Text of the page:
A common political tactic employed in campaigns is to divide coalitions or constituencies that are typically united in the hopes of negating the power they have to get legislation passed or defeated and split votes for candidates. Is this strategy working against wind energy projects?
When demonstrating support for your controversial development project, don’t just go for the ‘usual suspects.’ Outreach to independents can make the difference.
When they’re real citizens, saying what they believe, charges of ‘astroturfing’ by the other side are baseless. Organizing supporters or opponents of a cause to take action is what grassroots politics is all about.
Opponents of the wind energy industry are now comparing them to the tobacco industry. Cathy Taibbi writes in Wildlife Conservation Examiner.com an account of birds, bats and animals “massacred” by wind farm turbines. As a card-carrying member of the tobacco family, I wish all who toiled for tobacco got a referral fee every time a “Big Industry” anti used it as an evil analogy to benchmark companies seeking to make a profit and secure policy support from government.
Look at the political wars between candidates running for office or, closer to our world of land use politics, how industries and applicants plot to get what they need from government bodies to be successful. No different with renewable wind energy and the fossil fuel-based oil and gas industries.
NIMBY opposition arguments always have enough validity to give the opponent some cover, to deflect the idea that what they are really saying is they are afraid of change, are too selfish to support a project that will have wide-scale public benefits or they are simply opposed to anything new for any reason.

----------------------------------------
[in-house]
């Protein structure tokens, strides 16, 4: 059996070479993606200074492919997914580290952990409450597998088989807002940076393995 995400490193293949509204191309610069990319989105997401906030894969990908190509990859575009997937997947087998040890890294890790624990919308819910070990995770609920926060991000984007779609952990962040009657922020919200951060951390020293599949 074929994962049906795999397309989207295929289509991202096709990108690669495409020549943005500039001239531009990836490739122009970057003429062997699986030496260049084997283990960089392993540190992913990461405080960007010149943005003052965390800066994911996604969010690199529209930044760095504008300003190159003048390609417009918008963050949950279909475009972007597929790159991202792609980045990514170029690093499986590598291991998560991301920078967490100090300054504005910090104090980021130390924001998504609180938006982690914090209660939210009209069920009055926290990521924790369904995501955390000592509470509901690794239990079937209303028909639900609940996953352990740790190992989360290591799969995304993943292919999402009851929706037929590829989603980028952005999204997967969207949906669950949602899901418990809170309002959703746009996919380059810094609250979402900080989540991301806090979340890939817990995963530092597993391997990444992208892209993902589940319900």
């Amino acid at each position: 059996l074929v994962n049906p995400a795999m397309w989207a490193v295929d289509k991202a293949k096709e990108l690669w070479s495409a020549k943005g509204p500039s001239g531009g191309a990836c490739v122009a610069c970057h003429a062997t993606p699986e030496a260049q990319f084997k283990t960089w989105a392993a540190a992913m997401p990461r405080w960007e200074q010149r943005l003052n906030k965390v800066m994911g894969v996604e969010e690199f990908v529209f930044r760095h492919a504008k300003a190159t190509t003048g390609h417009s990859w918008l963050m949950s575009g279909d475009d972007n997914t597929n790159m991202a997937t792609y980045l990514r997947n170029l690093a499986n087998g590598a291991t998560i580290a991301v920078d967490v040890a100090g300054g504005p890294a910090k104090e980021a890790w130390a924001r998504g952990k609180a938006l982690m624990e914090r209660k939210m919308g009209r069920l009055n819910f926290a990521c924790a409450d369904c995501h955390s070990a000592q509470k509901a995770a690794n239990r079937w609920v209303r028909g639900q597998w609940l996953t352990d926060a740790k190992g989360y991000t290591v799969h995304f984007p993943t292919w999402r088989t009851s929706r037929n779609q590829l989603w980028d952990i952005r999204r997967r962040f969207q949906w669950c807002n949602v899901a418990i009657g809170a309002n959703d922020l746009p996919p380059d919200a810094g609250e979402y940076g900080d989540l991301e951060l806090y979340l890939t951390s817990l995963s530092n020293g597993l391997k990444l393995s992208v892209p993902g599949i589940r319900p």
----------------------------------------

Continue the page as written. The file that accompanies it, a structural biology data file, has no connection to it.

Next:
The wind energy industry is now facing some exposure about truck traffic travelling through communities delivering the wind turbine components (blades, nacelles, towers) from point of delivery from manufacturing facilities to the site where they’ll be generating megawatts of electricity in the future.
Looks like land use politics is quickly following on the heels of wind energy’s movement to the mountains and shores of the southeast. The Carolinas are the new front in the midst of sometimes heated discussions about wind energy in locations considered sacred by many environmentalists, preservationists and avid nature enthusiasts, particularly in the Appalachians.
Turning anti-wind sentiment into permits requires organization, strategy and plain ol’ grassroots politics. Understanding how the opposition plans to stop your wind farm may be the first step toward planning for its approval. An article written for North American WindPower by Ben Kelahan, Senior Vice President-Energy, The Saint Consulting Group. Prevailing Against Anti-Wind Sentiment
Two leading wind industry blogs have reported on the Saint Index public surveys which show public support in the United States growing for wind energy initiatives. The National Wind Blog suggests that recent press coverage on energy issues that has heightened a sense of awareness of how the American economy benefits when power is generated locally. It also suggests that … Read More
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